Think about your faith journey - have you made your faith all about you? Have you settled for just BEING a disciple, instead of MAKING disciples? One of the greatest reasons the church in America is dying is that we have become inwardly focused. We ask the wrong questions. We ask the question - “what do the people who are already in here want” rather than asking “what do the people who are still out there need” We make our wants more important than their needs. I think about this church - one of the most impressive things I have seen is the way you blend worship music. This is a congregation that knows their hymns. You guys love traditional music, and that is evidenced in the volume of singing. And yet, in this place, rather than focusing on what I want personally, you are intentionally providing music that will reach people in the younger generation who don’t know Jesus yet. Finishing strong in our faith means an intentional focus on legacy, on passing on what we have to others.
The good news this morning is that God works through you, not just in you. In the beginning, when we first come to faith, and we are figuring out who Jesus is and how he affects our life - God starts working in us. When we give our lives to Jesus, there is a transformation that happens in our lives. The old self dies, and we are resurrected to new life in Christ. That is the incredible work that God works IN us, but what I hope you’re catching today is that that is not the finish line! God’s work IN us is just the beginning - what we see when we start talking about legacy and succession in the book of Samuel is that after he works in us, God works THROUGH us. There’s an old quote, that everybody loves to pull out of Philippians, let me read this for you. Philippians 1, verse 6 says, [read it]. God began a good work with you, and he will finish it. And every time someone reference that verse, they seem to be talking about themselves. God started this work in my heart, and he’s still working on me, and he won’t give up on me and he’s going to finish this work in me. And that’s all true - God WILL complete his work in you. But that’s not what it says. Let me read it again slowly, [read v.6] - we are talking about something much bigger than our individual lives. We are a part of something that will continue to change the world until Jesus comes back. This is not just a work IN our lives, but a good work THROUGH us into the world.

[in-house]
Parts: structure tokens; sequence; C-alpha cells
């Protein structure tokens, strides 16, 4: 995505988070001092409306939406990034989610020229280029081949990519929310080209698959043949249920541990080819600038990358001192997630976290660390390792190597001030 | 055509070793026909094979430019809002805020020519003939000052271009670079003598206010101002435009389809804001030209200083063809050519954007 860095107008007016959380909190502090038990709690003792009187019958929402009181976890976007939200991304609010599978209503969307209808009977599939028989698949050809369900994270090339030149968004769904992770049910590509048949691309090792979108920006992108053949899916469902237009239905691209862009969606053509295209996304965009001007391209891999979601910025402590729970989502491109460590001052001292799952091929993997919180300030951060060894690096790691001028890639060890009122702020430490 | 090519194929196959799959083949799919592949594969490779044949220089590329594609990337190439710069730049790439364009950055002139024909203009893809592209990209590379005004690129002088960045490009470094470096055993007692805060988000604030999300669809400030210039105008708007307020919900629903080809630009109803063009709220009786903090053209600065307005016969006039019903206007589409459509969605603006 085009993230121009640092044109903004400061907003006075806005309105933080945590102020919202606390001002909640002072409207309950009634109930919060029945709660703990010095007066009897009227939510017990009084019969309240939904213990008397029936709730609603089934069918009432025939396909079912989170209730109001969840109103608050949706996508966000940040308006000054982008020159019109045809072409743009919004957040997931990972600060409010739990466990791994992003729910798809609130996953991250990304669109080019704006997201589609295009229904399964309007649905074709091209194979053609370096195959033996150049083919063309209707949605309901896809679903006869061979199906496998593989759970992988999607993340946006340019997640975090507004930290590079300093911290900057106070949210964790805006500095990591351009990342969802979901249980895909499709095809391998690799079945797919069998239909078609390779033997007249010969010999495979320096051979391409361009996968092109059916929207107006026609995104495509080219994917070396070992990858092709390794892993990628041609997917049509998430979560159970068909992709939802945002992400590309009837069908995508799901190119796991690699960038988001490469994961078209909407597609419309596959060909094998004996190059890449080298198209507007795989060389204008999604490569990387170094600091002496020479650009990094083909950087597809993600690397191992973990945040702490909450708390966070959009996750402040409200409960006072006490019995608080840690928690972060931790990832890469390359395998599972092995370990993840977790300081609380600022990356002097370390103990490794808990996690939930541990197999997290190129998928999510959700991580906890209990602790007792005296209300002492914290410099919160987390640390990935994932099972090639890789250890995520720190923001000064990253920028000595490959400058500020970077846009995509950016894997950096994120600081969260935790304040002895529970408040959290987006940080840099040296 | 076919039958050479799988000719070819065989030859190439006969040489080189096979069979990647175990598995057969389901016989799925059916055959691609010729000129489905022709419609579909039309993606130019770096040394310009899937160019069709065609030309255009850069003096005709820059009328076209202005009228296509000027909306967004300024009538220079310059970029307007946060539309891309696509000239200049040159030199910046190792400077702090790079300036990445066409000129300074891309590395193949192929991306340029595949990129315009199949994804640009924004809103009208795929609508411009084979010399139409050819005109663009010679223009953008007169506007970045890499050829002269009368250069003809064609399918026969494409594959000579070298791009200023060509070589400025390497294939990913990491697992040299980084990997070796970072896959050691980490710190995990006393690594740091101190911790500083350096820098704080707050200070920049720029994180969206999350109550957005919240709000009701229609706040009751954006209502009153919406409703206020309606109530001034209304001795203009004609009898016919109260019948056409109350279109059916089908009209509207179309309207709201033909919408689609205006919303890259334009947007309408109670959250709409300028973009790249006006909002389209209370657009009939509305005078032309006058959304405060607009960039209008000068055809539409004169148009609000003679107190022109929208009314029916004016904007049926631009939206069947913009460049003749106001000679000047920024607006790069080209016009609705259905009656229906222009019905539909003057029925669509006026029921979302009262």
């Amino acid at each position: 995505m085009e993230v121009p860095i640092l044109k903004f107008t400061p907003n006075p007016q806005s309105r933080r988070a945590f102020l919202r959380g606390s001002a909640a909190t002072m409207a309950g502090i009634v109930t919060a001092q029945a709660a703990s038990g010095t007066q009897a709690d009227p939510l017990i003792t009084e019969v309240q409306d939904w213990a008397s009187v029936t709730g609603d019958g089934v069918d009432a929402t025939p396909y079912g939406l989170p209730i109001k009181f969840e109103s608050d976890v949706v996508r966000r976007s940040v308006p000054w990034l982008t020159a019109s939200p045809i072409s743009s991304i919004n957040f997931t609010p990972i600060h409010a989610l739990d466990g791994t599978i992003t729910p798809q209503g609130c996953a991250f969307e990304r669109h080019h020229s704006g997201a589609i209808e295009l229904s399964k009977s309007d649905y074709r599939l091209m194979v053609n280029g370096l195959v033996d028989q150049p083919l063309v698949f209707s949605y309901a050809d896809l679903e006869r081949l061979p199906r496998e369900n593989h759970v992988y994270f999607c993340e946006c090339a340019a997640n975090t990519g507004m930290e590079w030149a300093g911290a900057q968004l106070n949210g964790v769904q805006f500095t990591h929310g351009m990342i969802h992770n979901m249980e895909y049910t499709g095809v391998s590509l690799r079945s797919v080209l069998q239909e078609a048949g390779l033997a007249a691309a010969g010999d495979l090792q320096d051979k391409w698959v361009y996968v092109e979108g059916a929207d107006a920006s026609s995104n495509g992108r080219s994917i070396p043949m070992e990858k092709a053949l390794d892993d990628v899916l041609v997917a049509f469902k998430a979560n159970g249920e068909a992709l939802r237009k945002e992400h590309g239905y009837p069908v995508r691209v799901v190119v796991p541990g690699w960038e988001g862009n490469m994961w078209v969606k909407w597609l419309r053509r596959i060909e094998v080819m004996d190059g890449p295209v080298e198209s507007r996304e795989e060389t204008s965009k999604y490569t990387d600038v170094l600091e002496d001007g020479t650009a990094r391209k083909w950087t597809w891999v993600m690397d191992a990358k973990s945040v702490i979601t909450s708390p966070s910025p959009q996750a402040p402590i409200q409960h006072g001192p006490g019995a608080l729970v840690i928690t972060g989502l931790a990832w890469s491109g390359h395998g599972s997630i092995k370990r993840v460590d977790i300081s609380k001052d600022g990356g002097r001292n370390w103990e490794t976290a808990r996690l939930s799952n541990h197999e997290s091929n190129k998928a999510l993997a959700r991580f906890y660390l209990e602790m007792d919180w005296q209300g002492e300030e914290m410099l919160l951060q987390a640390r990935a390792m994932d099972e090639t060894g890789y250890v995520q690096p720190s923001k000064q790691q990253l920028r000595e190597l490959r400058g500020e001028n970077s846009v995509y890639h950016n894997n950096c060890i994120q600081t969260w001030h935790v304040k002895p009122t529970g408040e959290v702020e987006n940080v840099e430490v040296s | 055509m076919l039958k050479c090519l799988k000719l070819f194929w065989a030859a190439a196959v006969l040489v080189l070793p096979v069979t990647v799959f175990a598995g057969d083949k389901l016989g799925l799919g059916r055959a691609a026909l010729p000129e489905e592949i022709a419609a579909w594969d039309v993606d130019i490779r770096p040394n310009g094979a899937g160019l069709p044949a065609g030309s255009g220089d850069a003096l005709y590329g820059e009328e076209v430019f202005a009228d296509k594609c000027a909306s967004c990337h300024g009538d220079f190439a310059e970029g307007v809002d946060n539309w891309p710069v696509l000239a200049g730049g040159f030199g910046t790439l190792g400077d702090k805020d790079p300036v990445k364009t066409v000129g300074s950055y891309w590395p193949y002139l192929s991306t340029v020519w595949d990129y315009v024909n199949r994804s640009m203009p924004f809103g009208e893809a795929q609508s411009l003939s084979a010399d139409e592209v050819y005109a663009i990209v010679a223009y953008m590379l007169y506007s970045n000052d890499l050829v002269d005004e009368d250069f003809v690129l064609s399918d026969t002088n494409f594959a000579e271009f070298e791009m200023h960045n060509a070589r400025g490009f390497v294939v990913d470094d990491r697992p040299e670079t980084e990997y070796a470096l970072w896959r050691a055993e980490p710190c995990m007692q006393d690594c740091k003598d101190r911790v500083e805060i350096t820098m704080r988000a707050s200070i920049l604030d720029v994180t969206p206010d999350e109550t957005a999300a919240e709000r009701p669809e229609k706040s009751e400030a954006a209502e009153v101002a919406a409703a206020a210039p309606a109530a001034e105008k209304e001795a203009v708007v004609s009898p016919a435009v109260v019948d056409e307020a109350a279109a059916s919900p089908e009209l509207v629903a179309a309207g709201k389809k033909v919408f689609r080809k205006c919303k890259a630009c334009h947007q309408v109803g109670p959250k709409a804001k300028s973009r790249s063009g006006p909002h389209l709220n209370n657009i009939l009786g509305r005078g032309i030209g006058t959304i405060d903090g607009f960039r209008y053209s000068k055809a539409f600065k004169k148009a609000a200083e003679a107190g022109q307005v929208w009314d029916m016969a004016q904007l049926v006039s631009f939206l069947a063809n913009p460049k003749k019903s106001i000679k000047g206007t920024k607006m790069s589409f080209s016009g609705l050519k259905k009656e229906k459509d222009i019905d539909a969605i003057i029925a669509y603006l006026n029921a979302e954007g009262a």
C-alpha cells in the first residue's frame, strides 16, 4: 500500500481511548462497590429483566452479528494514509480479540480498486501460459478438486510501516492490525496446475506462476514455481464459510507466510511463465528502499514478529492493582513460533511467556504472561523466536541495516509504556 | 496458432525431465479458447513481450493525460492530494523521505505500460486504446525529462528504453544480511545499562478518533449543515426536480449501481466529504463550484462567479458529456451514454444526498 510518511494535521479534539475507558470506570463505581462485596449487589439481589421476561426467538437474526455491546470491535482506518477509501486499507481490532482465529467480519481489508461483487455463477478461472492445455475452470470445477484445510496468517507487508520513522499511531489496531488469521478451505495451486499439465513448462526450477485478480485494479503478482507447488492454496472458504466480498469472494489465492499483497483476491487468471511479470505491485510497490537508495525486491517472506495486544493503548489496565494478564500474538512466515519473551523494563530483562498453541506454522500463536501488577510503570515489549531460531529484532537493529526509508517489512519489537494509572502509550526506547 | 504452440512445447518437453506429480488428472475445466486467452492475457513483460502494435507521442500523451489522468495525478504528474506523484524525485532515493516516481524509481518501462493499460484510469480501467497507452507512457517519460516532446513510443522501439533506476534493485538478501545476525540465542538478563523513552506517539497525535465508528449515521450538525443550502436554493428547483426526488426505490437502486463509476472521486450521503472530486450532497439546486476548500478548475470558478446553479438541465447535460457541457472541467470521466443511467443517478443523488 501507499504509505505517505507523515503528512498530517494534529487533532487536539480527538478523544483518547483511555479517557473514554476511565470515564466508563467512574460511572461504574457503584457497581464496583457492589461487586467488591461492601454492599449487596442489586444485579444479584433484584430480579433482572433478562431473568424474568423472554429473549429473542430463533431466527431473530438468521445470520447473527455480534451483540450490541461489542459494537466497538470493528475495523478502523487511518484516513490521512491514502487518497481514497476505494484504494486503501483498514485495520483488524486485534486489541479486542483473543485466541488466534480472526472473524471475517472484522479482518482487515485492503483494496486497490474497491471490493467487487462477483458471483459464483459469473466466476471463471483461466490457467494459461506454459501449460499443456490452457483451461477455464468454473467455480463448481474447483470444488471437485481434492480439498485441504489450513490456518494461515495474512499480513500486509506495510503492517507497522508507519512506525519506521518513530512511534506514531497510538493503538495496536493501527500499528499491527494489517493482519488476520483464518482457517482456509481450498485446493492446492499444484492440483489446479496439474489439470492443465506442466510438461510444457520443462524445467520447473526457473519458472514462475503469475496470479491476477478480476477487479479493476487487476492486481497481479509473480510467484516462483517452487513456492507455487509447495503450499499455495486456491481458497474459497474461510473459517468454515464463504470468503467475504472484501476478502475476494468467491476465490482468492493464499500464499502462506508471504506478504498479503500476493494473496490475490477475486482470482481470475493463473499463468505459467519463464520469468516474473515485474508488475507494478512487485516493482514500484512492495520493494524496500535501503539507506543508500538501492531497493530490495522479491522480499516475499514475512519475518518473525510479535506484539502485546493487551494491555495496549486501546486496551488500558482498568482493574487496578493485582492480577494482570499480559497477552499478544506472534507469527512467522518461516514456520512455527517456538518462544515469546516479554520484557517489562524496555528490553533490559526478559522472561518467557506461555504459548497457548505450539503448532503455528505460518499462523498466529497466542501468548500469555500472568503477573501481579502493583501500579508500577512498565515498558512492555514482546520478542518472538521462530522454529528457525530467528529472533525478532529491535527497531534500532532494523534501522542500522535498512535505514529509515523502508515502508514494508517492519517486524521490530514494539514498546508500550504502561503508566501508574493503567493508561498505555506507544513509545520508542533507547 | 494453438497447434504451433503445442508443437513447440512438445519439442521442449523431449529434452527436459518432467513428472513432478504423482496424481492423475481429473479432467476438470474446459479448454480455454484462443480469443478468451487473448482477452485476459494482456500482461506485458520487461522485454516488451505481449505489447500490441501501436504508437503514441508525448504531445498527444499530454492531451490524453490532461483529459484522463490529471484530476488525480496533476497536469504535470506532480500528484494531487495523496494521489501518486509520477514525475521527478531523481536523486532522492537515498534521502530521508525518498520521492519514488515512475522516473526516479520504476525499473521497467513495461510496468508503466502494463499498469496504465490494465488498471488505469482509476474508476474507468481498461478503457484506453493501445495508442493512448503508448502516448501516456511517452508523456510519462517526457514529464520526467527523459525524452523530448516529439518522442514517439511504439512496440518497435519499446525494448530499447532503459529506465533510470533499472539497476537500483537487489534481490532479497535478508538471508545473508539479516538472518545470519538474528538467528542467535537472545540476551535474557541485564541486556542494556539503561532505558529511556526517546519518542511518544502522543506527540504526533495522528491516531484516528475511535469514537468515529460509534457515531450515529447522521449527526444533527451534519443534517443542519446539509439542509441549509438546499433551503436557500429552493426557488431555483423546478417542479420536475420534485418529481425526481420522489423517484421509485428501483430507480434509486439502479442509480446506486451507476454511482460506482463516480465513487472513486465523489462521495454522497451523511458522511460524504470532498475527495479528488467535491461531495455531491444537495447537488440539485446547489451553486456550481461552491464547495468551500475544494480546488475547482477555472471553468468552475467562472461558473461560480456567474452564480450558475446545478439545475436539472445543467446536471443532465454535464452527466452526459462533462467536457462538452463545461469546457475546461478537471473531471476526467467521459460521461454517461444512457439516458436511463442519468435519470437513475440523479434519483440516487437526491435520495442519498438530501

God works through you, not just in you - and the way we respond to that is to remember: your faith is not about you! To finish strong we need to intentionally focus on legacy, on reaching and sharing our faith with those who do not know Jesus. One of the things we’ve talked about in ministry at this church is how close this campus is to SVSU. They talk about how there’s so much potential for College ministry. And I hear some people talking and they’ll say things like, “well, if we can get some young people in here, we can get them to do this or this or this for us.” But that’s backwards - don’t you see? Rather than asking how can new people benefit our church, the question should be how can we pour into them? What can we offer them from the gifts that we have? Because God is working through us. See here’s the thing about college ministry - it’s transitional. A lot of those students move into town for 3, 4, maybe 5 years? The church is not a lake, gathering up as big a crowd as humanly possible. It’s a river of people flowing through our community, who we try to bless as they come through.
If God is going to work through us, that’s a call of hospitality for every ministry. For a lot of volunteers in the church, we have a mentality of “this is my ministry, and I will do it until I don’t feel like doing it anymore, and then I will pass it on.” But I want to shift that mentality. It’s a culture shift for the church. I want us to become more hospitable in our ministries - to always be welcoming new faces, and always be teaching what we do to those around us. If you’re ministry stops with you, you’ve got the finish line in the wrong spot. And let me take a moment to admit - this is something I struggle with myself. It is so much easier to just focus on ourselves. It is so much easier to just say, “I’ll just take care of it.” To include others in our work takes longer, and it’s usually more frustrating. But finishing strong means an intentional focus on legacy. It means moving beyond God’s work IN us, and getting into God’s work THROUGH us.